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NO.65 SUMMER 2004
BENE LEGERE
NEWSLETTER OF THE
LIBRARY ASSOCIATES

The Library Associates

Join more than 6,000 other friends, book lovers, alumni, and faculty who recognize that the influence of a great research library reaches beyond the university it serves to the many communities of which it is a part.

Library Associates receive complimentary copies of the quarterly newsletter Bene Legere, as well as invitations to special occasions at the Library. For more information on the Library Associates program, please write or telephone: The Library Development Office, Room 131 Doe Library, University of California, Berkeley, CA 94720-6000; telephone (510) 642-9377. Or, check our website.

     

Changing Learning…Changing Roles

"…I could never imagine teaching in any other way, than what I have doing now [at the Mellon Institute]…It is so satisfying. It's just the most incredible, creative process I have ever been in…"
Ruth Tringham, Mellon Library/Faculty Fellow, Anthropology

In one of the most exciting and far-reaching programs taking place today, Cal's librarians are working with faculty and staff campuswide to redefine the way undergraduate courses are taught and how undergraduates conduct scholarly research. The Mellon Library/Faculty Fellowship for Undergraduate Research is made possible through a $749,000 grant from the Andrew W. Mellon Foundation. The goal of this four-year project is to develop faculty that believe information competence, research skills, and the effective use of library resources are critically important tools for undergraduates to acquire.

2004 Mellon Faculty Fellows

2004 Mellon Faculty Fellows.

To reach that goal, Fellows work to redesign undergraduate courses and curricula to emphasize undergraduate research as a critical component of independent and self-directed learning.

The project strengthens the connections between undergraduate research, information literacy, and library collections with particular emphasis on lower division, large enrollment, and high impact courses where students can develop foundation skills that will serve them throughout their academic careers.

The ever-expanding information universe holds enormous potential for undergraduate learning and personal growth. But the size and complexity of this universe presents serious challenges to librarians, faculty, and undergraduates alike. Studies here at Berkeley and elsewhere have found that students often do not possess the practical and critical thinking skills necessary to effectively navigate this information-rich environment or to evaluate what information they do uncover. And, while independent inquiry and research have become increasingly more important in the undergraduate curriculum, teaching students just how to go about doing that research-how to find, analyze, and evaluate information-has generally not been integrated into teaching or coursework.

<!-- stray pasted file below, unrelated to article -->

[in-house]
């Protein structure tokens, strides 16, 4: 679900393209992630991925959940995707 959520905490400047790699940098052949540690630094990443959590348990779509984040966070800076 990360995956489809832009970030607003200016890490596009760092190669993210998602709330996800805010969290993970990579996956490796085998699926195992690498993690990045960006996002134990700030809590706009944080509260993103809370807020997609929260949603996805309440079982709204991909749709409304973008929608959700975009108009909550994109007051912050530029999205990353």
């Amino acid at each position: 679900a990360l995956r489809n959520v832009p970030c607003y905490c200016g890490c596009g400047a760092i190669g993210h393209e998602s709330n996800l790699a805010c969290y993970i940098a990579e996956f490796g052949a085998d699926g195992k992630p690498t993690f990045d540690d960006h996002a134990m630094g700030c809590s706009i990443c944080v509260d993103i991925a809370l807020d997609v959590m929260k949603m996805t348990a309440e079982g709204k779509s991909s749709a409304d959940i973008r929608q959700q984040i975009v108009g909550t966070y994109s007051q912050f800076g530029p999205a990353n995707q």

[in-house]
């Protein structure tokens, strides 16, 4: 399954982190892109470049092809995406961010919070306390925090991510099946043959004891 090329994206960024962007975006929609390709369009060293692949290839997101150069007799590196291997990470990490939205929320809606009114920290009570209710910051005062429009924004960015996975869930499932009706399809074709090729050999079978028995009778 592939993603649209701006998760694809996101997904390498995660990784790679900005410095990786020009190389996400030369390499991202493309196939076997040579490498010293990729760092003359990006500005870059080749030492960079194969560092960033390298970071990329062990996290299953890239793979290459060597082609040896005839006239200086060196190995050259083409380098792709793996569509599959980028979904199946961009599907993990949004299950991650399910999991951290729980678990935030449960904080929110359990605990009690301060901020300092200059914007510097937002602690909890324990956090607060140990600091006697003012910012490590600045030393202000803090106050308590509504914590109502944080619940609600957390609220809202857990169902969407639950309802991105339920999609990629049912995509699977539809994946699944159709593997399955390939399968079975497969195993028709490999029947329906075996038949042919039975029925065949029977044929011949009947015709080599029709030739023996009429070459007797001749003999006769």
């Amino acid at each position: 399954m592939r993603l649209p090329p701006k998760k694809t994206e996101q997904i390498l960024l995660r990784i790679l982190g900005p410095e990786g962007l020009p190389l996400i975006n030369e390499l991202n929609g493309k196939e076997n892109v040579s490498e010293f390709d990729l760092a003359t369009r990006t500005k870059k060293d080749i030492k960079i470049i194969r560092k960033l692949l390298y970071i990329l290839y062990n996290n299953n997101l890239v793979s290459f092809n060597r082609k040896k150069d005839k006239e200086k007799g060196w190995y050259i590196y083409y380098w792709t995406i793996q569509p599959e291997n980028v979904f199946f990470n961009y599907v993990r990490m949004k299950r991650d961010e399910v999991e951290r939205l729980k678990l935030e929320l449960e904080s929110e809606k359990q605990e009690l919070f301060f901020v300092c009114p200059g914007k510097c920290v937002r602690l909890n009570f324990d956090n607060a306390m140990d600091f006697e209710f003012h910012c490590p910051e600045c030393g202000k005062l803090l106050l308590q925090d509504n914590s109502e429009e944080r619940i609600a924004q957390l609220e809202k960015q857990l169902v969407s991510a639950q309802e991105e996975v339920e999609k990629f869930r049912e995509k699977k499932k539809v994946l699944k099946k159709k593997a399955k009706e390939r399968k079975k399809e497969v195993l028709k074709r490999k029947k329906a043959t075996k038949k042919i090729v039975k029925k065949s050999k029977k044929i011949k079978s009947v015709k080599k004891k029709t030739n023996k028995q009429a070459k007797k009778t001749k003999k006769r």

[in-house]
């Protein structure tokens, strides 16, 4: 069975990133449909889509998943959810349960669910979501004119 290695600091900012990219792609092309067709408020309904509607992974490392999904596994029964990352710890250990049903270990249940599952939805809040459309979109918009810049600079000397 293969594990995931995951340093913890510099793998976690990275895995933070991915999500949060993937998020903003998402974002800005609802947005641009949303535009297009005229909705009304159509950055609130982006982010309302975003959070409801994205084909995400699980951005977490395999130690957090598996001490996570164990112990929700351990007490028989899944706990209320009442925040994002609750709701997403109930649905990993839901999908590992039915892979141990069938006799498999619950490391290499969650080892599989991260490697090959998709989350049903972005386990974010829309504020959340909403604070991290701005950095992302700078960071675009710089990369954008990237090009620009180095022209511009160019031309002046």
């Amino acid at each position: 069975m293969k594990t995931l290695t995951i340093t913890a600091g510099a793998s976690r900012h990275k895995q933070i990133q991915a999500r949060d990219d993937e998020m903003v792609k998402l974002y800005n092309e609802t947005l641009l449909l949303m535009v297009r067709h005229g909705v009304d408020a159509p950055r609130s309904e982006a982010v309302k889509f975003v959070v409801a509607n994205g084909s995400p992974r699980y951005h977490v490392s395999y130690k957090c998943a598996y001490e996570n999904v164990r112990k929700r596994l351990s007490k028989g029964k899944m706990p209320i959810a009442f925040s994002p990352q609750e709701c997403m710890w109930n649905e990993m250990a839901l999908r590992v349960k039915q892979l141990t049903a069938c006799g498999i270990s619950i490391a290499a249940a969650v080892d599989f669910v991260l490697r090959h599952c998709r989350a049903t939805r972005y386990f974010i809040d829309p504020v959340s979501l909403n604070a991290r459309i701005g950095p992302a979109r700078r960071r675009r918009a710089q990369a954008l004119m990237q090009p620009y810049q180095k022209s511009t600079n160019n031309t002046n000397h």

"The library has evolved from being a repository of material to an educational partner," says Patricia Iannuzzi, associate university librarian and chair of the Mellon steering committee. Last year the library taught 22,000 students how to use library databases to find information. Those technical skills, Iannuzzi says, need to be complemented by "a more complex set of skills that relate to critical thinking, synthesizing, and evaluation. Addressing those complex skills is an important faculty challenge in teaching the next generation of students."

"I had no idea that I could discover so much about one subject…and be able to actually make my own opinion about it and be able to have an argument that is not the same as the secondary sources that I always believed in. It was a great experience."
Mollie Caselli, UC Berkeley Undergraduate

"Instructional innovation has often been the result of [efforts by] individual faculty entrepreneurs," says Vice Provost for Undergraduate Education Christina Maslach. "The Mellon project allows us to expand that strength by linking faculty with librarians, instructional technologists, assessment experts, graduate student instructors-all of the partners who together can have a greater impact on student learning than each can alone."

At the conclusion of this project, faculty and librarians will have redesigned and/or created some 50 undergraduate courses with a total enrollment of some 10,000 undergraduates. Restructured syllabi will incorporate library collections-print, electronic, manuscript, pictorial-all components of the library collections. As faculty members continue to teach and revise these courses, and as their colleagues adopt the same innovative teaching and research components in their courses, this figure will continue to increase exponentially. The Berkeley model is already attracting national attention from peer institutions across the country. Faculty and library colleagues are anxious to observe this work first-hand.

"…[the project] highlighted for me the importance, particularly for young scholars, of grounding their thinking and their work in the resources of the library and using the tools the library has…one of the things that really changed in my mind was expanding my conception of research to realize it is critical thinking and building all sorts of mechanisms into my teaching to develop critical thinking skills…"
Ingrid Seyer Ochi, Mellon Library/Faculty Fellow, Education

The UC Berkeley Library is playing a fundamental role in teaching and research-the lifeblood of the university-as it thrives and evolves across campus today.


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Originally published Summer 2004. Server manager: contact